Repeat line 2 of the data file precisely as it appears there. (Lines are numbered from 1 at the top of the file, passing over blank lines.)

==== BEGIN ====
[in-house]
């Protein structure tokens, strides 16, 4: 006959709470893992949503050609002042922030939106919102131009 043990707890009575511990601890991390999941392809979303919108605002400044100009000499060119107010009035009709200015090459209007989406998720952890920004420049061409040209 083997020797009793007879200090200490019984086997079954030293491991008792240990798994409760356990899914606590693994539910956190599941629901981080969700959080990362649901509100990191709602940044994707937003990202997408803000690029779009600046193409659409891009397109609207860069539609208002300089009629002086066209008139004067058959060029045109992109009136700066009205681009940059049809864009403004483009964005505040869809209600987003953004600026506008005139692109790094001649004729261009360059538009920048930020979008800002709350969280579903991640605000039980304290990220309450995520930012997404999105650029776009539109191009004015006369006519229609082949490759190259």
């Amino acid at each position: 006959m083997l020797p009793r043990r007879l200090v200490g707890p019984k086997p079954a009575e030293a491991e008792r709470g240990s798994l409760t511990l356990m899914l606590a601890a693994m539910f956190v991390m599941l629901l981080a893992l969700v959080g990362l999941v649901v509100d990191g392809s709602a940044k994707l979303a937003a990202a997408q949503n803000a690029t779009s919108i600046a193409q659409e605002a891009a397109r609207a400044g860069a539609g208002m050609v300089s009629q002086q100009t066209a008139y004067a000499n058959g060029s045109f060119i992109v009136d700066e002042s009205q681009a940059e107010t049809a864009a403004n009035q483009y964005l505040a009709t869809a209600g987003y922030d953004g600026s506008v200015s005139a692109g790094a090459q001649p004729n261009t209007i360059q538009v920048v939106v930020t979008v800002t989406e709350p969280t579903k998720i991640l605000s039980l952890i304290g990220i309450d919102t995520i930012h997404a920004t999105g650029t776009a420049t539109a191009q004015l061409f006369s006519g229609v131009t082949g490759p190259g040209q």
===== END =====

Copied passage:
């Protein structure tokens, strides 16, 4: 006959709470893992949503050609002042922030939106919102131009 043990707890009575511990601890991390999941392809979303919108605002400044100009000499060119107010009035009709200015090459209007989406998720952890920004420049061409040209 083997020797009793007879200090200490019984086997079954030293491991008792240990798994409760356990899914606590693994539910956190599941629901981080969700959080990362649901509100990191709602940044994707937003990202997408803000690029779009600046193409659409891009397109609207860069539609208002300089009629002086066209008139004067058959060029045109992109009136700066009205681009940059049809864009403004483009964005505040869809209600987003953004600026506008005139692109790094001649004729261009360059538009920048930020979008800002709350969280579903991640605000039980304290990220309450995520930012997404999105650029776009539109191009004015006369006519229609082949490759190259």